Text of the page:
Wireless, VoIP, and bundled service options to basic single-line service place competitive pressures on providers of such basic service. Even if Frontier were the only provider of single line basic service, should Frontier seek to raise its rates for such service customers could opt for one of these other service options – in fact, that is what has been happening. While we understand Staff and Public Counsel’s strong desire to define services narrowly to protect the interests of those consumers with the fewest competitive alternatives, we do not believe the legislature intended the Commission to adopt such a rigorously constricted approach in assessing competitive conditions. Indeed, the narrow market definition Staff and Public Counsel propose would undermine legislative intent by virtually ensuring that Frontier could never demonstrate the existence of effective competition for these services. [Page 19]

To the extent possible, consumers, not the Commission, should determine whether other providers’ services are viable alternatives to the incumbent telephone company’s services. The record evidence overwhelmingly demonstrates that most consumers consider wireless, VoIP, and CLEC services, individually and in bundles, to be alternatives to Frontier’s basic residential or small business services….We would be ignoring reality if we were to accept Staff and Public Counsel’s definition of the relevant market as limited to stand-alone, single landline residential and small business services provided at Frontier’s tariff rates. [Pages 19 - 20]

And, finally, in its Conclusion, the Washington commission summed up this way:

Our assessment of the merits of Frontier’s Petition for relief from traditional regulation is guided by the remarkable transformation in the telecommunications industry that continues to occur…. If alternative providers of telecommunications services exist and the Company no longer serves a significant captive customer base, we will substantially reduce historic regulation, particularly economic regulation, in favor of the disciplines of an effectively competitive marketplace. In the world as it exists today, our traditional role must devolve to one increasingly focused on preserving and promoting conditions for competition. [Page 26]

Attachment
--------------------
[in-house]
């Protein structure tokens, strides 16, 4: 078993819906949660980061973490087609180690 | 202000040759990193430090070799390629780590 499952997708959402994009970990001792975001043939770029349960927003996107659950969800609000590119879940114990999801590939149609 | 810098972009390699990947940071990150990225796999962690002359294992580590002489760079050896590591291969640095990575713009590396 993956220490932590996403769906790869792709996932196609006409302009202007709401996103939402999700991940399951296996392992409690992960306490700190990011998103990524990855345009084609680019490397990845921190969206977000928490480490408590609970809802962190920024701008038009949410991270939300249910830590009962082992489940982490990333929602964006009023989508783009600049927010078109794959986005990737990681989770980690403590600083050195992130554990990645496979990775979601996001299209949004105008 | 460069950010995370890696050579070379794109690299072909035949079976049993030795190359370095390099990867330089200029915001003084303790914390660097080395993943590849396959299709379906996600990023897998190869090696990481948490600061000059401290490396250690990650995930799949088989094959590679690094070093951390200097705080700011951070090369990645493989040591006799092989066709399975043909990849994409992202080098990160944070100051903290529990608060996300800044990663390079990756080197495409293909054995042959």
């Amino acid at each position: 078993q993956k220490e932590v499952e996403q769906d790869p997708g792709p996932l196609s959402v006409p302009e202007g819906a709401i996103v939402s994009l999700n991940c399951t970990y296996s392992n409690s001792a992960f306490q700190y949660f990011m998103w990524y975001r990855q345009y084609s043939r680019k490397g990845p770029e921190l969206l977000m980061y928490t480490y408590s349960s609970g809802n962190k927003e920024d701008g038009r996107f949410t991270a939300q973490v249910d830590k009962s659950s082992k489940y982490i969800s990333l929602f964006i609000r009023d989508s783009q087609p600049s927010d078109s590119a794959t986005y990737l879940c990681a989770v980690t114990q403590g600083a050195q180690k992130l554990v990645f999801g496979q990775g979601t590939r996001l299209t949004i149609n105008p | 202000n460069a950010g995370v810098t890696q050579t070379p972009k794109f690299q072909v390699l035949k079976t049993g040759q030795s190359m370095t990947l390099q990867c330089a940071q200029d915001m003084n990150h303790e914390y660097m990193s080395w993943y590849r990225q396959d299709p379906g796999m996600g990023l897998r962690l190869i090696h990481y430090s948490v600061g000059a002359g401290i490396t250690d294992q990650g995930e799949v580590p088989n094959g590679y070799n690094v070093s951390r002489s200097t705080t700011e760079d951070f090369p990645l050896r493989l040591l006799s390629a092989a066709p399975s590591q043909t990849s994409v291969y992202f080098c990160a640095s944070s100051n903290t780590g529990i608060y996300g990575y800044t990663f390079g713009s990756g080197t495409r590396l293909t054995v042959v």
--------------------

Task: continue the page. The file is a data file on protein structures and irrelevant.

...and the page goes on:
As I said, in years past the state commissions often have adopted regulatory postures that had the effect, whether intended or not, of deterring innovation and investment. Not so with regard to the states that recently have acted to preclude regulation of VoIP services. And not so with respect to last week's Washington UTC decision. 

And now for the moral of the story: The FCC commissioners and staff could benefit much from an open-minded reading of the Washington state commission decision. Put bluntly, the FCC has been too slow to provide regulatory relief in the face of what the Washington commission called "the remarkable transformation in the telecommunications industry that continues to occur." The FCC has been too slow to "substantially reduce historic regulation, particularly economic regulation, in favor of the disciplines of an effectively competitive marketplace."

Many examples of the FCC's reticence to "reduce historic regulation" could be given. Here I will simply point out that, in rejecting several forbearance requests for regulatory relief, the FCC has continued its failure to account properly for the obvious competitive impact of wireless and VoIP services. And, based on its actions thus far, it appears unlikely the agency will consider in a timely fashion the competitive impact of over-the-top Internet video services on traditional cable and satellite video services still shackled by outdated legacy regulations.

So, again, if anyone at the FCC needs a copy of the Washington state commission's decision for inspiration, please just click here